A Week in the Life: From the Mundane to the Profound

by | Apr 6, 2017 | Reflections Blog | 0 comments

The variety in our service together regularly surprises me. A few vignettes from the last week of March should give you an idea.

A Taste of a Recent Week

— A few Sundays ago (March 26), several of us helped install Rev. Huong “Cedar” Dang as Senior Pastor of the Vietnamese Presbyterian Church of Garden Grove. The day was extraordinary. Cedar’s installation reflects the patient work and careful judgment of the congregation’s leadership. It also reflects the steady support of the Committee on Ministry and members of the office staff over several years. As one of their Session members told me on Sunday, “You did not tell us what to do. You gave us the support we needed to make the right decision.” Their action consummated a remarkable adventure in faith: no woman before her has become a Senior Pastor to a Vietnamese church in the PC(USA).

— On the two days surrounding Cedar’s installation (March 25 and 27), I partnered with an Administrative Commission to perform the annual Review of Session Records. Dozens of Clerks of Session gathered to read each other’s minutes. Clerks are a conscientious bunch, but I don’t know any who particularly like the task. We do it to minimize the risk of liability each congregation would otherwise face.

— After the Review of Records on March 25, I assisted in Rev. Michael Haggin’s memorial service. It was a lovely event. The seven people who eulogized him both loved him and held no illusions about his quirks. Two hundred people, including many fellow members of the Presbytery, laughed with affection and carried each other in the struggle that comes from losing someone unexpectedly.

— Finally, two days earlier (March 23), I acted as “client” to the Committee of Counsel at a trial before the Synod Permanent Judicial Commission. The trial had arisen out of the Presbytery’s vote a year ago to dismiss La Habra Hills Presbyterian Church with its property. The Committee of Counsel and I have logged over one hundred hours preparing for the trial. We will have still more work carrying out the PJC’s instructions.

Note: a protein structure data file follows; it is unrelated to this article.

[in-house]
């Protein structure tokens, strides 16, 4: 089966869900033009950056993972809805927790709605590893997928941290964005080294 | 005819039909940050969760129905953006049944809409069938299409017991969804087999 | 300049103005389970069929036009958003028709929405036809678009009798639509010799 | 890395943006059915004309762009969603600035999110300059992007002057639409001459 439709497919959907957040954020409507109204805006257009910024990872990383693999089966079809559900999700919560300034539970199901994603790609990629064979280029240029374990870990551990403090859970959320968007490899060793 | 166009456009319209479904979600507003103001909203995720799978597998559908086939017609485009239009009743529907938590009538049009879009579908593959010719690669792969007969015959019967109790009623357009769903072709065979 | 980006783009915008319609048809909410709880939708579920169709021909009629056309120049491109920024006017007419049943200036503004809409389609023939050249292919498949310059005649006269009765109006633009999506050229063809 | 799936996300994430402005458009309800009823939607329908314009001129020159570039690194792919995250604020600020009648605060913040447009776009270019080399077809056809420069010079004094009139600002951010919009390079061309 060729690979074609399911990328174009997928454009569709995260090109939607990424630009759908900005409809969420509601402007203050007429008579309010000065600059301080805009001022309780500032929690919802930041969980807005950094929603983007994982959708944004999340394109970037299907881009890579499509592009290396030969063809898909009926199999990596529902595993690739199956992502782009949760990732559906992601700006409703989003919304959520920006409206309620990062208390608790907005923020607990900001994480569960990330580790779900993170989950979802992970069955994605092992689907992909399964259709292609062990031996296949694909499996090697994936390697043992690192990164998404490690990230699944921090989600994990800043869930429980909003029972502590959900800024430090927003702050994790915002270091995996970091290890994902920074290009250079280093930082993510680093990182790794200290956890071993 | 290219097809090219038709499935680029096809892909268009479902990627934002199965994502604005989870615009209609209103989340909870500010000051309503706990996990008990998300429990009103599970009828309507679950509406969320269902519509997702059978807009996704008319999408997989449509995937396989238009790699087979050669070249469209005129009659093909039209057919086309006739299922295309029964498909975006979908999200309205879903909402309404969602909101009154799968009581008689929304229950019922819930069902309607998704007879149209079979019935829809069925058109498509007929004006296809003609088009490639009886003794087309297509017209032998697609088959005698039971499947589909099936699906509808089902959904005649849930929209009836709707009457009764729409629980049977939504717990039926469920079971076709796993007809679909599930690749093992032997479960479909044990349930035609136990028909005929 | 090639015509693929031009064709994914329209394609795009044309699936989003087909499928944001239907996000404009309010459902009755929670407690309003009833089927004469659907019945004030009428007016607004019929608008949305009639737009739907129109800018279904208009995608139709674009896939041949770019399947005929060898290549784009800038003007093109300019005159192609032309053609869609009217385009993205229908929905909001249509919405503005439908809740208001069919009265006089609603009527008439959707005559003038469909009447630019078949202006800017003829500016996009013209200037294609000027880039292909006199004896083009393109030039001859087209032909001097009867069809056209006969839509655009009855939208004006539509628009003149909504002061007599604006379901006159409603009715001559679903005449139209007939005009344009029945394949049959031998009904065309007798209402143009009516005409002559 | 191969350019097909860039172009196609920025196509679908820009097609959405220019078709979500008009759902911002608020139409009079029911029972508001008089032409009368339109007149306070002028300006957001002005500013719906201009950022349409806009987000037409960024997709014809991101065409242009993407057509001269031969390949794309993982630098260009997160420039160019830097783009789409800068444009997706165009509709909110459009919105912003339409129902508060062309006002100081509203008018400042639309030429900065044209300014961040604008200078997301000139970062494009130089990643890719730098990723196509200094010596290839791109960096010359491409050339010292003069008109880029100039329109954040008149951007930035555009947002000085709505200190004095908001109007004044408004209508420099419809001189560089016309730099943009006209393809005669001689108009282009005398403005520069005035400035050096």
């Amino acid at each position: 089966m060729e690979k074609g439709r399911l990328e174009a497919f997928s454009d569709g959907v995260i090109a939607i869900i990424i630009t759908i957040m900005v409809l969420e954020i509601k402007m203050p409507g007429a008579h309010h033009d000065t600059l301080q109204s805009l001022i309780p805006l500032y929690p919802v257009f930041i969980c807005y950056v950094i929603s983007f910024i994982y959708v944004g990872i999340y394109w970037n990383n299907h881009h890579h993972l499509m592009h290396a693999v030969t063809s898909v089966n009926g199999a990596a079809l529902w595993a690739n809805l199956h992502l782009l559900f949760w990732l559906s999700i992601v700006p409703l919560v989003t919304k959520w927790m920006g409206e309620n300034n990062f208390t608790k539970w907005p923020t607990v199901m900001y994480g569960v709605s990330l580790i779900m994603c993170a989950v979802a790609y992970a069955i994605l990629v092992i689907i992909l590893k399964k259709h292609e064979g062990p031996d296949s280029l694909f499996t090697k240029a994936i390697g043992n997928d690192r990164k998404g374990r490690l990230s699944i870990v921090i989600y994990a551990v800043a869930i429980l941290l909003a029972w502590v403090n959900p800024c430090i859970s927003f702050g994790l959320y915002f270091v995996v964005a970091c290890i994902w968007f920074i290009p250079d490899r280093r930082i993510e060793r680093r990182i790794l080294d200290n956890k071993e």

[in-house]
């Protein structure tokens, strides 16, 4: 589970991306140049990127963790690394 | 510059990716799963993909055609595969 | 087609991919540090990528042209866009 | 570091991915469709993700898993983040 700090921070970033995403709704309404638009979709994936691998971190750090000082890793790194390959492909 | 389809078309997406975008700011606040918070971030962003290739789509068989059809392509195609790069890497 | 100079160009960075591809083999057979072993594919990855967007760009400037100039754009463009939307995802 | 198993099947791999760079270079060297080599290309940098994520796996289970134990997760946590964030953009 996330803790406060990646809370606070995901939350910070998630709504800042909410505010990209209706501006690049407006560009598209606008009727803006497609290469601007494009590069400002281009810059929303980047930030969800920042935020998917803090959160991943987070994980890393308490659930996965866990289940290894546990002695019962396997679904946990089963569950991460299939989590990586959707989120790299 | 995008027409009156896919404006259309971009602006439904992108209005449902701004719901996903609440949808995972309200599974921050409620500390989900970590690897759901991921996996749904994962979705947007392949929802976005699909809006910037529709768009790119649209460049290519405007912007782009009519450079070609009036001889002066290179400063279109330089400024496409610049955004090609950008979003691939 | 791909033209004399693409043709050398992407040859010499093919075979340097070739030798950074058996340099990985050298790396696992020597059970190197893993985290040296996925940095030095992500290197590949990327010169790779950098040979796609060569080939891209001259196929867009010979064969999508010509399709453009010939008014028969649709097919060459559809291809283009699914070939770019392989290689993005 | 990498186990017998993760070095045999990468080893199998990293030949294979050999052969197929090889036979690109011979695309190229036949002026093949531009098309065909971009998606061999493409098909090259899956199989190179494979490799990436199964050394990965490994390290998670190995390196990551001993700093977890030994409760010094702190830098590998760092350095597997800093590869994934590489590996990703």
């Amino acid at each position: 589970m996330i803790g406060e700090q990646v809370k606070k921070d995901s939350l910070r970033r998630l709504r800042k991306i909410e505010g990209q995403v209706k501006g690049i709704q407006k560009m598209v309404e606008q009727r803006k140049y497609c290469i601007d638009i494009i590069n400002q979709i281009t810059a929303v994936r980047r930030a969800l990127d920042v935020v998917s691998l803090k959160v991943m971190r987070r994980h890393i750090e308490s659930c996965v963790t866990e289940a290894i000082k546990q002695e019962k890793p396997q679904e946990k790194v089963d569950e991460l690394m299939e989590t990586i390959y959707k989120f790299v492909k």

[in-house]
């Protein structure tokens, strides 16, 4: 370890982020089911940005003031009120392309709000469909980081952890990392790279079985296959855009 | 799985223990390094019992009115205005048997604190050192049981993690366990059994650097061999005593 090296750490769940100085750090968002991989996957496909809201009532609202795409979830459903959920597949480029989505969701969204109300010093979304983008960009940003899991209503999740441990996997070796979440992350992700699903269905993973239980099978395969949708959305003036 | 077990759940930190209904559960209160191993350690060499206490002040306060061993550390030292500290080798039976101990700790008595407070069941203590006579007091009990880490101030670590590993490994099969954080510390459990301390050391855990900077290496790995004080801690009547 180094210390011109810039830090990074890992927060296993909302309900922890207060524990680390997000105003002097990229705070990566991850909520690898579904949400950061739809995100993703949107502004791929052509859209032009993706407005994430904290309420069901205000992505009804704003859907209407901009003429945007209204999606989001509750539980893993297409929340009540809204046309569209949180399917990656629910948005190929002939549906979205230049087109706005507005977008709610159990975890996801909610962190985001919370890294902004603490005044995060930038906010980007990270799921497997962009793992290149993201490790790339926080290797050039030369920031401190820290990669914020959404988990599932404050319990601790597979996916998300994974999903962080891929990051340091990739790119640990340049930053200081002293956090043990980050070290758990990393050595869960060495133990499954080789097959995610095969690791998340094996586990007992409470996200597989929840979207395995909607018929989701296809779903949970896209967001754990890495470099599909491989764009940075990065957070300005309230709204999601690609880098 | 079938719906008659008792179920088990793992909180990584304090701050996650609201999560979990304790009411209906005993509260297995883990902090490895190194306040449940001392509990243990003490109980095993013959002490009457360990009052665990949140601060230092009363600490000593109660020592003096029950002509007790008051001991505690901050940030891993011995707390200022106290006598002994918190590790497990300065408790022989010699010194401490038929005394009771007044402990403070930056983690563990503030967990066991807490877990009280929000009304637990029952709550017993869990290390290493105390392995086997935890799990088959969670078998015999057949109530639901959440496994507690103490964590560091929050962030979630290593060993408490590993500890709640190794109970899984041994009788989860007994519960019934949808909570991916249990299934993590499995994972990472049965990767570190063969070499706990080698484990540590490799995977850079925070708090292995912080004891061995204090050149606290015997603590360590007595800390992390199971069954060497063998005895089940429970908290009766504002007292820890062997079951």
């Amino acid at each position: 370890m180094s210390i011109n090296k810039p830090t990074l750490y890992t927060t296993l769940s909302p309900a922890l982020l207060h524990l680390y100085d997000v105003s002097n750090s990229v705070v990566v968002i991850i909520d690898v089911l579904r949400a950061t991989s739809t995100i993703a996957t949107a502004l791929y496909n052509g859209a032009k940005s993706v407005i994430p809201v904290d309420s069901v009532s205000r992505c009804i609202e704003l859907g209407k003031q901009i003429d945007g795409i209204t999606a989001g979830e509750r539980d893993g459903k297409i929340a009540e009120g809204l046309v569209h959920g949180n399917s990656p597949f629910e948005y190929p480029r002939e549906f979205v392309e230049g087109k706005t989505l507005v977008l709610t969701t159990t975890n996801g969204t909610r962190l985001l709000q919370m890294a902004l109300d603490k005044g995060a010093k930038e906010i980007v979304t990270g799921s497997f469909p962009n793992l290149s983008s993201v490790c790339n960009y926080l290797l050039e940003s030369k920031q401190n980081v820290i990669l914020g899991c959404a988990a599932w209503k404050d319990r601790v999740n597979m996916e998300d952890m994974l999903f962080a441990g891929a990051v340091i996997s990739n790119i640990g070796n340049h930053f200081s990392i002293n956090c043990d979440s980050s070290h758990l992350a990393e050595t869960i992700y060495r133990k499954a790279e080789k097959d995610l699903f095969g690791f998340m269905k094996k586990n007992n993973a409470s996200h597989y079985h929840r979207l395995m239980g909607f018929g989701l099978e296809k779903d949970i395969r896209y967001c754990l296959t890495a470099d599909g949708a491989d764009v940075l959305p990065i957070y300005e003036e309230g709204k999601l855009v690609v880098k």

As I look at these four examples, I am struck not only by the variety of the work but by the variety of its gravity. Some responsibilities give us entrance into profound moments of faith. Earth and heaven come close and our hair stands up on the back of our necks. And other responsibilities just feel like doing the dishes.

Work the Presbytery Accomplishes Together


It takes a village

Yet all four examples above are just that—examples. Through your time, energy and generosity, the forty-five congregations of the Presbytery of Los Ranchos accomplish ministry that no one congregation could do alone.

— We are guiding two New Church Developments to charter within the next year.

— Seven worshiping fellowships reach people whose primary language is not English.

—Two evangelistic ministries proclaim good news to people who would never think of visiting a traditional church.

— Two mission hubs coordinate programs to address the physical, emotional and spiritual needs of people in center-city Long Beach and Los Angeles. A consortium provides pastoral care to patients at the LAC+USC Medical Center.

— We are establishing a “nursery” through which we hope to identify and develop effective church planters.

And don’t forget the regular support the staff provides your congregations during times of transition and crisis. In 2016, about half of the congregations in Los Ranchos faced some sort of struggle. Just under thirty percent of my time—seven hundred hours—went directly to one congregation or another. And I am not unique among the Presbytery staff.

Why We Need You:


Photo by Erin Dunigan

Flourishing ministries, both new and old, require good infrastructure. The great majority of our staff time goes not to self-perpetuating “operations,” but to enabling the work I have mentioned above. Sometimes it is tedious work, and sometimes it is filled with joy and awe. But all of it is necessary.

And all of it requires funding. Some will come from per capita (which I discussed last month). Some will come from income on our investments. And the rest will come from voluntary mission gifts from you and your churches.

So if any of the examples you have read here make you think, “Yes, the Holy Spirit is working through Los Ranchos Presbytery,” then please remember that such work comes through the financial support of partners in ministry. Whether you have decision-making authority over your own budget or that of a congregation, consider beginning a mission contribution or increasing your current one to allow our common work to continue.

Somewhere along the Way—